Thinking about my grandmothers: GG was born in 1878; after graduating from high school, she went into teaching - at that same school. Soon, she married and moved with her husband to Pueblo, CO, in hopes that the altitude would help his tuberculosis; it didn't, so the young widow returned home and decided to go to college. In 1904, she graduated from the University of Illinois! She married my grandfather in 1910, and their only child (my father) was born in 1915. Although not a nurse, she nursed many during the Influenza epidemic, and she nursed my grandfather through his losing bout with throat cancer. Again a widow, she eventually took in and cared for a brother and a sister, and she spent many years as the town librarian. A lifelong student, she would get up early to watch the 'Sunrise Seminar' on tv. She used to marvel at the range of knowledge she had seen in her lifetime, from the textbooks that said the atom was the smallest thing in existence and could not be broken down to seeing men walk on the moon! She died at age 93 following surgery for a broken hip.

    GM was born in 1896 and married shortly after graduating from high school. Her husband was an underground coal miner; they had 4 children. He died relatively young of complications from black lung disease. All of her life, she did laundry for others; eventually she got a part-time job as school cook, and she worked as a babysitter as well. She worked hard, but she took immense pride in her work. She died at age 89.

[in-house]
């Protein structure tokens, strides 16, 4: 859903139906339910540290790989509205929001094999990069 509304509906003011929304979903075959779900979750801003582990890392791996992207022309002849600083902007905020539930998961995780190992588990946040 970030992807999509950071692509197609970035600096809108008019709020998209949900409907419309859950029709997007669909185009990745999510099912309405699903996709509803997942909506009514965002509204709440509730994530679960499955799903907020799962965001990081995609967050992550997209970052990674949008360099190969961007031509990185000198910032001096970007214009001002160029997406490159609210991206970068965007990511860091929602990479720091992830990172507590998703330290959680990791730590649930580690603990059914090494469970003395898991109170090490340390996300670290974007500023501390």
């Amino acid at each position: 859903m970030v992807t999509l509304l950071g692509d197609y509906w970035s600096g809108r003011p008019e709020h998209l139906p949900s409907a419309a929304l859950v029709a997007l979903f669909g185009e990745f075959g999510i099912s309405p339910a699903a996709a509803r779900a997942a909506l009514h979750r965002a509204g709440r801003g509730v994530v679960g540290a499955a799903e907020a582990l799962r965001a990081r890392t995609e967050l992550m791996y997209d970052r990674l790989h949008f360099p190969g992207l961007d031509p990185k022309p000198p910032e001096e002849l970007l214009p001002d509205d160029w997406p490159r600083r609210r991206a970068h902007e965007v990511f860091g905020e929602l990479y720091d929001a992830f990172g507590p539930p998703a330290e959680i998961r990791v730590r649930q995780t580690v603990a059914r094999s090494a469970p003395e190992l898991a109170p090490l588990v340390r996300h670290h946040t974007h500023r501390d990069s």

Two strong women, from the same small central Illinois town, as different as could be, but linked by their children and grandchildren. I am who and what I am in large part because of them. - 3/9/2009   4:05:24 PM
  • 58
    After reading this article, there was a wonderful sense of gratitude and a time of reflection. I am so grateful for the many women that have imparted wisdom, love, and nurtured me into the woman I am today. As a nation, it is time to begin celebrating the different facets that evolve and embodies one of the most beautiful creation God every made, the woman. Thanks for being this article to spark. - 3/9/2009   3:02:18 PM
  • 57